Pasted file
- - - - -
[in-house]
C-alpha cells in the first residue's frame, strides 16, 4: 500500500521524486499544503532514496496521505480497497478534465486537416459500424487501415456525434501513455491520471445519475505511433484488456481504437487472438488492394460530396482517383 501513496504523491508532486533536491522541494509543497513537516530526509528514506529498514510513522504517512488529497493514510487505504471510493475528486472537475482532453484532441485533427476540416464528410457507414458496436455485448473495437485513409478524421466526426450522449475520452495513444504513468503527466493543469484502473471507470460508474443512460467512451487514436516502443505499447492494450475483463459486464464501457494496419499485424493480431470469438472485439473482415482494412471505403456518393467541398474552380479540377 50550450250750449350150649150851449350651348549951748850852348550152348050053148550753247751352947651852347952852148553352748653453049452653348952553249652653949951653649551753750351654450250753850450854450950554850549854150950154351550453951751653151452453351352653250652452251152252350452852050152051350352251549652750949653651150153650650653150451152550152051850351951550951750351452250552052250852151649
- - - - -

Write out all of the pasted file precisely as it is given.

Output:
[in-house]
C-alpha cells in the first residue's frame, strides 16, 4: 500500500521524486499544503532514496496521505480497497478534465486537416459500424487501415456525434501513455491520471445519475505511433484488456481504437487472438488492394460530396482517383 501513496504523491508532486533536491522541494509543497513537516530526509528514506529498514510513522504517512488529497493514510487505504471510493475528486472537475482532453484532441485533427476540416464528410457507414458496436455485448473495437485513409478524421466526426450522449475520452495513444504513468503527466493543469484502473471507470460508474443512460467512451487514436516502443505499447492494450475483463459486464464501457494496419499485424493480431470469438472485439473482415482494412471505403456518393467541398474552380479540377 50550450250750449350150649150851449350651348549951748850852348550152348050053148550753247751352947651852347952852148553352748653453049452653348952553249652653949951653649551753750351654450250753850450854450950554850549854150950154351550453951751653151452453351352653250652452251152252350452852050152051350352251549652750949653651150153650650653150451152550152051850351951550951750351452250552052250852151649